Las Médulas is a natural environment that is considered one of the most singular in Spain.
Therefore, it was declared World Heritage Site by UNESCO in 1997 and Natural Monument in 2002.
Originally Las Médulas were a mining site. Considered the biggest gold mine built by the Roman Empire, it was abandoned in the 3rd century after extracting 800,000 kg gold.
Thereafter, the native vegetation began to gradually cover the hills of red sand. These hills were formed in Roman times by turning over the interior layers of the earth. Thus, they created galleries in which they injected pressurized water with which they crumbled the slopes of the mountains, bringing the mineral to the surface.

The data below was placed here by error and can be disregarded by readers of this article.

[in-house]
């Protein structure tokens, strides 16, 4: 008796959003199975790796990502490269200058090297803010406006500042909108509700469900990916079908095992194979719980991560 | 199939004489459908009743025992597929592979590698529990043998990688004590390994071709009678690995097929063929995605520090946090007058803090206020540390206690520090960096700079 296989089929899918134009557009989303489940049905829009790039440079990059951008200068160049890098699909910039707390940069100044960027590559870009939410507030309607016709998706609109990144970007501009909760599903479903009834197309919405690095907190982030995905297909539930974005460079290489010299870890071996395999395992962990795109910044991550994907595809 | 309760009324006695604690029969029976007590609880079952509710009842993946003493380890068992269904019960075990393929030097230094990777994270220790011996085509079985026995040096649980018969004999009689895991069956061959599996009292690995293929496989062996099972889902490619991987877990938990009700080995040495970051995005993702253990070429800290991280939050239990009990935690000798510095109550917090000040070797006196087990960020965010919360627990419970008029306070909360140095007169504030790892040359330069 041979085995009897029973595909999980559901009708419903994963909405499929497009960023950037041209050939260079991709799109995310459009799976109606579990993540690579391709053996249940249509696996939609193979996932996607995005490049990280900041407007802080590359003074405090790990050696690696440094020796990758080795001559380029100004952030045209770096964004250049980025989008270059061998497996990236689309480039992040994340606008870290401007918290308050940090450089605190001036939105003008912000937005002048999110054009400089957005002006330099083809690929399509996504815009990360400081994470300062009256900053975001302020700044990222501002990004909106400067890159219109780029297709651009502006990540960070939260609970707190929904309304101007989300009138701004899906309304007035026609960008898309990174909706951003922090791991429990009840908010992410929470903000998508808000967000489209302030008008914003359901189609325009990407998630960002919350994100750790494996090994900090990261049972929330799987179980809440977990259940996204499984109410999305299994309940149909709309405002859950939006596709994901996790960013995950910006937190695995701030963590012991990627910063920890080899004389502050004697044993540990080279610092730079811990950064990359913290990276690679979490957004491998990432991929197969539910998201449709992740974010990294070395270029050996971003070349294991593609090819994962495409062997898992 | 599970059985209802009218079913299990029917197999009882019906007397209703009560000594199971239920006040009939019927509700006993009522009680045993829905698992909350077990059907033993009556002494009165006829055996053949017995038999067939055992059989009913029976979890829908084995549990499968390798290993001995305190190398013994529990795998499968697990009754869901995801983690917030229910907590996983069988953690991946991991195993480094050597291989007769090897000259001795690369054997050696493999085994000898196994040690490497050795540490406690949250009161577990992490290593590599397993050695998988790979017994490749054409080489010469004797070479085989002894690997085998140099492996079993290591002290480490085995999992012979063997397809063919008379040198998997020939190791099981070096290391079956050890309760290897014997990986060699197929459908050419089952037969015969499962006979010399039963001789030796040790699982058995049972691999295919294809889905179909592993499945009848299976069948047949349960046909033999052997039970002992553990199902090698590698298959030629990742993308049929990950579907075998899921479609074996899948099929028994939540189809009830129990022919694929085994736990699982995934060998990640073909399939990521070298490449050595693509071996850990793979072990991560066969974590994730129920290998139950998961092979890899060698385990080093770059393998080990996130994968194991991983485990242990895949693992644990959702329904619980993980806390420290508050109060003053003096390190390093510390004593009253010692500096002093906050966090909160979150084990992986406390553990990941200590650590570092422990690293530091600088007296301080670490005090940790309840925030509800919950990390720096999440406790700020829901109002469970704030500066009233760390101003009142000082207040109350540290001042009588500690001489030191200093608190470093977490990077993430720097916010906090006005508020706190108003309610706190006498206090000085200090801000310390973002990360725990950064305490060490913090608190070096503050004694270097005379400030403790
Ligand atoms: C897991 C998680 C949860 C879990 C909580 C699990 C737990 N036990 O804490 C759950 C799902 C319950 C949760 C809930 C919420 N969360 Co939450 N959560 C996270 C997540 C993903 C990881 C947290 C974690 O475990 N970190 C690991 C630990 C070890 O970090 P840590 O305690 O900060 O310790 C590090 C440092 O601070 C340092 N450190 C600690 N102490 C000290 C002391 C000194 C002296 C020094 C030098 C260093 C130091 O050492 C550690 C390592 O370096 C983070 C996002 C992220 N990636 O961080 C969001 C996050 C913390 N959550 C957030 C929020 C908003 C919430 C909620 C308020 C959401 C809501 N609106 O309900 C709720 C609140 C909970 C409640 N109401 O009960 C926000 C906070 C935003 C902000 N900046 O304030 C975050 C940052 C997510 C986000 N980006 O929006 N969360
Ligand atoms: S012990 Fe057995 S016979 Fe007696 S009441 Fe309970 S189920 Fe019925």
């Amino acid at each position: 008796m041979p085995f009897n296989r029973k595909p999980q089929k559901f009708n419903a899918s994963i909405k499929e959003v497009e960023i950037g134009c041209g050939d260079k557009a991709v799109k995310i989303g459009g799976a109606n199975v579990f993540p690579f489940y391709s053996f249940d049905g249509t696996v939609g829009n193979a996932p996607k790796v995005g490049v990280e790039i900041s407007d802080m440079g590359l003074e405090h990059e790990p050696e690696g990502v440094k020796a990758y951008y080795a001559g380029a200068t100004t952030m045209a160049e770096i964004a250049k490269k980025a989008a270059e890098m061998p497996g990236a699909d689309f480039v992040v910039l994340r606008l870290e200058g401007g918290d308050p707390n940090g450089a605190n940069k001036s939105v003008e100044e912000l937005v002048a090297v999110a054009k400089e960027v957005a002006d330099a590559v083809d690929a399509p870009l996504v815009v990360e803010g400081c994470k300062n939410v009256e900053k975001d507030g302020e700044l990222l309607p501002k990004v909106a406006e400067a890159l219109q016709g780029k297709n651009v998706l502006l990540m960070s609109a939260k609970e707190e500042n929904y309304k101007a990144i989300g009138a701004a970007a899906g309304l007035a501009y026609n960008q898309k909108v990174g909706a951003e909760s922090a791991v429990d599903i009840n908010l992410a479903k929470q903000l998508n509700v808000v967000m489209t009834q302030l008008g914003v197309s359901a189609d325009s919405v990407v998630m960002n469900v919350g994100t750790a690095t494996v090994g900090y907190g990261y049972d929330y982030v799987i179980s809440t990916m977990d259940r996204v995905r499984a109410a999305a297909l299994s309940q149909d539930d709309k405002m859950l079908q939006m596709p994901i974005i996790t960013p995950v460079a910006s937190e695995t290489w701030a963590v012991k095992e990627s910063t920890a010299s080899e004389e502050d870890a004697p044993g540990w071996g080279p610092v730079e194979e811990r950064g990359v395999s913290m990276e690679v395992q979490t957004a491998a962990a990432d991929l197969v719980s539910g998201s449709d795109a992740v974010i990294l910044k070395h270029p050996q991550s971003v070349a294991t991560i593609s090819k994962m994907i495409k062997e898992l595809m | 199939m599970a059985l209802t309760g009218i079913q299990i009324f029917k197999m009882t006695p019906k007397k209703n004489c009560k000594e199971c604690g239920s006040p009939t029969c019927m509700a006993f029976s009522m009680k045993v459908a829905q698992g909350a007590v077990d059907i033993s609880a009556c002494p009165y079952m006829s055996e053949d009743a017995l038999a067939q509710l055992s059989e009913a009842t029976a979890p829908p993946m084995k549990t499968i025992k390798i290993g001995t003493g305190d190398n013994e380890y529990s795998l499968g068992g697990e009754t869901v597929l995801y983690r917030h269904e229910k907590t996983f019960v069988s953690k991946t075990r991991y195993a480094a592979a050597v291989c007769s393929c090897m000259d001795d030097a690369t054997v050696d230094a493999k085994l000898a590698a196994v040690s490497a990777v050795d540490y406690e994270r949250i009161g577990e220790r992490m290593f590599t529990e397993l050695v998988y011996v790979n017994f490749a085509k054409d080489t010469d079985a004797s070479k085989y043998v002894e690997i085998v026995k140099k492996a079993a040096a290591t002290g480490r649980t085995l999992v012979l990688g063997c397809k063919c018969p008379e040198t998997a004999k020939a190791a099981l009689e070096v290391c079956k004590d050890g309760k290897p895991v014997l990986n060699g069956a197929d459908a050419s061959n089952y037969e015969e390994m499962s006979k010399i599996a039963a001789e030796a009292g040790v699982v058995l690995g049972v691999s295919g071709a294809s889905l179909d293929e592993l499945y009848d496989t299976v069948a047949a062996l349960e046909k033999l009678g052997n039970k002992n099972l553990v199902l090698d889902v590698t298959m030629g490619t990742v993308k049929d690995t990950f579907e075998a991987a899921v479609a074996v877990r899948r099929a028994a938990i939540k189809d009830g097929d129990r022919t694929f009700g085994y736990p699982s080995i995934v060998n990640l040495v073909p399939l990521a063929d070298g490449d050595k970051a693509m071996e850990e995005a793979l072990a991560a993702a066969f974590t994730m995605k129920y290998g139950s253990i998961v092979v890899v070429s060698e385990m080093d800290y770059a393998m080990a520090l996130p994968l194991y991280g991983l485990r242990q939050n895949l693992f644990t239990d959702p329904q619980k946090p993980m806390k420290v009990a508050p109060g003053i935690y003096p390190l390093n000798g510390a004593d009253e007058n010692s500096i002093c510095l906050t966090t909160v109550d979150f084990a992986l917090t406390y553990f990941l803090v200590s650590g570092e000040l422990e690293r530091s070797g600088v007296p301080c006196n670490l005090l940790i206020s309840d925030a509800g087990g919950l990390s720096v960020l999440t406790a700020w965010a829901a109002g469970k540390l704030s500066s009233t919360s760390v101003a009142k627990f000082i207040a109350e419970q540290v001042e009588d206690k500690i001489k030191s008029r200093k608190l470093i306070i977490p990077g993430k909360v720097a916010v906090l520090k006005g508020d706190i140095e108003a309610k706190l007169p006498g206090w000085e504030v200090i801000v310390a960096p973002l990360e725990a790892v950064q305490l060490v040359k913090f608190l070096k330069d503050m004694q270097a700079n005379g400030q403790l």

The result is an environment with a beautiful landscape in which the ground has been shaped over time in fanciful reddish formations that contrast with the green of the forest that partially cover them.
There are some spots of great beauty such as the lake of Carucedo (it is believed it was made up of stagnant water during mining) or the viewpoint of Orellán, from which you can get a good view of this peculiar environment of the province of León.